But he was sturdy Saturday. He was slapped for a lone hit, Mancini’s single, while striking out a batter in his two otherwise neat innings. His fastball topped out at 93, while his slider (87) was generally sharp.
“I was a little rusty, kind of thrown off my routine — for a good reason,” Fulmer said, speaking of the past week’s paternity duty. “But my stuff was there. It was moving the right way.”
“I thought his stuff was probably better than he might have thought,” the Tigers skipper said. “First outing. Long layoff. Go home for the baby. I think he’s got to give himself a little margin for error there.”
Tigers’ Tarik Skubal on his pitches Saturday: ‘Everything had good life on it.’
Tigers left-hander assess his pitches with Detroit News’ Lynn Henning after two-inning outing against Orioles Saturday.
The Detroit News
As for Skubal’s two-inning shift, there weren’t a lot of tough critiques.
He was firing his fastball at 96, working in a curve at 73, and tossing sliders and split-finger pitches anywhere in between. He was nicked for a single, struck out two, and walked none in a pair of low-pitch innings.
“His stuff was really good,” Hinch said. “The new split was pretty effective. Outside of his breaking-ball command, it was pretty exciting stuff from him tonight.”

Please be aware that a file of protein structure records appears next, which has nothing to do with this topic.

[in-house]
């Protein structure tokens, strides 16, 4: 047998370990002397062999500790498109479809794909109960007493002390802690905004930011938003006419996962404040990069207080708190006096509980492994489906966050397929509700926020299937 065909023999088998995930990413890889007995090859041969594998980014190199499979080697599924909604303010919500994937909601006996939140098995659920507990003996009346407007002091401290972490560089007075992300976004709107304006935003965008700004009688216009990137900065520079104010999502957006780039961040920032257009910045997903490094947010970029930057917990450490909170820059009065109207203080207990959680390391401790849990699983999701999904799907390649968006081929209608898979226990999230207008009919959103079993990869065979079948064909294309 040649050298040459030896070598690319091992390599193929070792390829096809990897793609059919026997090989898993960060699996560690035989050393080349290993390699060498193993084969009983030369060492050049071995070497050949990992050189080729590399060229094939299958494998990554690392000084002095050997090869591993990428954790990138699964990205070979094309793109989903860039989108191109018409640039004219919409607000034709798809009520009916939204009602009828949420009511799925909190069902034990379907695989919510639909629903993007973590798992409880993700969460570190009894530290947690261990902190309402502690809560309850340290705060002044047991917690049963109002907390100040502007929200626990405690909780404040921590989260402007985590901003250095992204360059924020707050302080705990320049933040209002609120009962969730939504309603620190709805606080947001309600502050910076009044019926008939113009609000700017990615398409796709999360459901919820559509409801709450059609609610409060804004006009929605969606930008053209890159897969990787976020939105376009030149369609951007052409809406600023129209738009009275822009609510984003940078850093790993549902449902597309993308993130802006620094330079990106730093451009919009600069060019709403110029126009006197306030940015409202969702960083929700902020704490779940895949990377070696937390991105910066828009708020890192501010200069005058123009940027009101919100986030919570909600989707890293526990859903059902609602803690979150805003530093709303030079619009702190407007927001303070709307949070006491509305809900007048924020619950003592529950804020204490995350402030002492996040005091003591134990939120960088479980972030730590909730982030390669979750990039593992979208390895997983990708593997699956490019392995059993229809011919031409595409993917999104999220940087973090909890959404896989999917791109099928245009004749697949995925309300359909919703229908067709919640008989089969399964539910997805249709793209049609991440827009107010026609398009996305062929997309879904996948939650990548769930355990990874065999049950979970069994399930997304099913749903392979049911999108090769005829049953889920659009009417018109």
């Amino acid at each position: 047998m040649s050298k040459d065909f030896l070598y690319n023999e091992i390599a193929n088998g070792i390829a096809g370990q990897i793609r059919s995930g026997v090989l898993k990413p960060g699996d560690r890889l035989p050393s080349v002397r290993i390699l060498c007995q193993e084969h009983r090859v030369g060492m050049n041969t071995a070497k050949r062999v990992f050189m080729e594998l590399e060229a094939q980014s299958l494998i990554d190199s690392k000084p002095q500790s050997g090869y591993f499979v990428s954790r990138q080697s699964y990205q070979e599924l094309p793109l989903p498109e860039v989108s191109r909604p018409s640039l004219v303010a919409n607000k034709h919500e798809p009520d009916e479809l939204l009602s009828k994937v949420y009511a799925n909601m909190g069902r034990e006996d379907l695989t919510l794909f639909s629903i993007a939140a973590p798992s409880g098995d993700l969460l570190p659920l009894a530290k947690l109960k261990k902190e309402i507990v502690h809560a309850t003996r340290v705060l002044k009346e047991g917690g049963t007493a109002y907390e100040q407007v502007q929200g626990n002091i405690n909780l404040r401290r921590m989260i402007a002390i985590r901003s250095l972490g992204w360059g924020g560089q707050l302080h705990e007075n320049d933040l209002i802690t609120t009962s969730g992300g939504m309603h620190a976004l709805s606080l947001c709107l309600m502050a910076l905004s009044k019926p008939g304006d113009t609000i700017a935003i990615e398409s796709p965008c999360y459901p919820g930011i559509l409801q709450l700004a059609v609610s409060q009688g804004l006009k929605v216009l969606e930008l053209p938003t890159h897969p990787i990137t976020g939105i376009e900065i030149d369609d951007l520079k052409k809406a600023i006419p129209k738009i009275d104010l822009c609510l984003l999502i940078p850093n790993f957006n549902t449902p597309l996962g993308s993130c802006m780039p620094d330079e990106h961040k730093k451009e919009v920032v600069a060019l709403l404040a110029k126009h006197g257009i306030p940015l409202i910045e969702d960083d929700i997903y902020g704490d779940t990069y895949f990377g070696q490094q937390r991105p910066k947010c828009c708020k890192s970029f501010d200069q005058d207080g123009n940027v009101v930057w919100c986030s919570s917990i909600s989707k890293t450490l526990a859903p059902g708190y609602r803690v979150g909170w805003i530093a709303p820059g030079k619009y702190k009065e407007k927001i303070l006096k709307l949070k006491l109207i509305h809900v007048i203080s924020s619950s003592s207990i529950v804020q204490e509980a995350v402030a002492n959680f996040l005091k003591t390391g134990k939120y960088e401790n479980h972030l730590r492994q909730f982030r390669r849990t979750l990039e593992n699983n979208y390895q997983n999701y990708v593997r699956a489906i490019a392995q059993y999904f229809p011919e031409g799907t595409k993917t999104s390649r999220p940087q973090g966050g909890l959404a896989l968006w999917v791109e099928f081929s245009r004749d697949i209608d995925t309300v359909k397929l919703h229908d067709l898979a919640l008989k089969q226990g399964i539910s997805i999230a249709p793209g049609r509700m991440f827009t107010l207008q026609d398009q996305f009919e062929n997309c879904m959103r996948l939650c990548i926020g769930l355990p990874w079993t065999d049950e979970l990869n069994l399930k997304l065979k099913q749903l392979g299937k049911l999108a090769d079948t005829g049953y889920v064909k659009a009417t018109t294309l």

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Skubal, a left-hander who has had quite the marvelous ascent since Detroit drafted him in 2018, is trying to convince a manager and the Tigers front office he belongs in Hinch’s Opening Day rotation.
“I feel like I understand the situation,” Skubal said. “I’m trying to win a rotation spot.”
A half-dozen runs
The Tigers were cruising Saturday with a 6-0 lead thanks to a pair of big innings.
They got two runs in the second on walks to Spencer Torkelson and Riley Greene, a hard single to right from Christin Stewart, and catcher Dustin Garneau’s high, chopping RBI bounce-out to third.
They got four more runs in the eighth as a pair of Orioles relievers (Zach Muckenhirn and Mickey Jannis) combined for four walks and two hits, which included a two-run single by Tigers first baseman Aderlin Rodriguez.
The bullpen carnage was so bad the Orioles rolled the inning — calling an end to the eighth before a third out had been racked up. It’s all procedural as teams try in earnest to protect pitchers who are still vulnerable and building up arms following 2020’s COVID-ravaged season.
Funkhouser and Burrows might have had ugly Saturday stints, but Buck Farmer and Erasmo Ramirez followed Fulmer’s and Skubal’s scripts.
Farmer pitched a stress-free fifth, while Ramirez, who is 30 and was signed as a minor-league free agent, tossed a scoreless sixth and seventh.
Making the most
The Tigers had only five hits Saturday compared with nine for the Orioles.
One of those hits, a single, came by way of Akil Baddoo, the Rule 5 outfielder who also drew a walk. Baddoo is batting .364 a week into the Grapefruit League season.
Factor in his speed, and his talent for playing anywhere in the outfield, and the Tigers could be moving ever closer to adding another Rule 5 roster raid.
Lynn Henning is a freelance writer and former Detroit News sports reporter.